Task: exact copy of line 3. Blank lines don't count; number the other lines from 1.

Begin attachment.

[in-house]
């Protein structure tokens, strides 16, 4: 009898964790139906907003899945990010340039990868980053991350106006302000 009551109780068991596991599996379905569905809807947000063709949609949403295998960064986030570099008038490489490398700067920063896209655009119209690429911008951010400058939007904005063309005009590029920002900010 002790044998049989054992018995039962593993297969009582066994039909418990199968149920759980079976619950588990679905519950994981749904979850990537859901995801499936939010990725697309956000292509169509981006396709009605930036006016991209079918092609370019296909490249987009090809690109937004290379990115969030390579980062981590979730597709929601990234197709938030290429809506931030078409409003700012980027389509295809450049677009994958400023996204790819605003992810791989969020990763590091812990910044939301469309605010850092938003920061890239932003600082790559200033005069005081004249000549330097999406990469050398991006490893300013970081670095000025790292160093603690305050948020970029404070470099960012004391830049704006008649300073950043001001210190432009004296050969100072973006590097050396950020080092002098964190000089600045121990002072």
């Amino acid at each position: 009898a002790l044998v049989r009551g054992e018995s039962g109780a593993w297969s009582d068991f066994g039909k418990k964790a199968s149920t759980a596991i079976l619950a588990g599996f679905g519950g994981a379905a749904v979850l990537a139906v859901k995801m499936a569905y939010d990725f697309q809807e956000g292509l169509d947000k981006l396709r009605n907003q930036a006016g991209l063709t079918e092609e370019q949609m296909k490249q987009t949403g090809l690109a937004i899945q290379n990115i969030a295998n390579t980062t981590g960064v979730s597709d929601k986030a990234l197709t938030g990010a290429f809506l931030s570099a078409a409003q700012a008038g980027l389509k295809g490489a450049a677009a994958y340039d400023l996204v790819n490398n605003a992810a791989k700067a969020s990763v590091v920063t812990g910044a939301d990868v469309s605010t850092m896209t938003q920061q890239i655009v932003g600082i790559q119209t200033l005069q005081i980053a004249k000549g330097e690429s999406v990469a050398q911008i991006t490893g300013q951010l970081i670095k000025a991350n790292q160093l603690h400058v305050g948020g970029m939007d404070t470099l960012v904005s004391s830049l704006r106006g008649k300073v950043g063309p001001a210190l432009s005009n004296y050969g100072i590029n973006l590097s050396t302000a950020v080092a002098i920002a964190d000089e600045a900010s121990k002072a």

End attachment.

């Amino acid at each position: 009898a002790l044998v049989r009551g054992e018995s039962g109780a593993w297969s009582d068991f066994g039909k418990k964790a199968s149920t759980a596991i079976l619950a588990g599996f679905g519950g994981a379905a749904v979850l990537a139906v859901k995801m499936a569905y939010d990725f697309q809807e956000g292509l169509d947000k981006l396709r009605n907003q930036a006016g991209l063709t079918e092609e370019q949609m296909k490249q987009t949403g090809l690109a937004i899945q290379n990115i969030a295998n390579t980062t981590g960064v979730s597709d929601k986030a990234l197709t938030g990010a290429f809506l931030s570099a078409a409003q700012a008038g980027l389509k295809g490489a450049a677009a994958y340039d400023l996204v790819n490398n605003a992810a791989k700067a969020s990763v590091v920063t812990g910044a939301d990868v469309s605010t850092m896209t938003q920061q890239i655009v932003g600082i790559q119209t200033l005069q005081i980053a004249k000549g330097e690429s999406v990469a050398q911008i991006t490893g300013q951010l970081i670095k000025a991350n790292q160093l603690h400058v305050g948020g970029m939007d404070t470099l960012v904005s004391s830049l704006r106006g008649k300073v950043g063309p001001a210190l432009s005009n004296y050969g100072i590029n973006l590097s050396t302000a950020v080092a002098i920002a964190d000089e600045a900010s121990k002072a």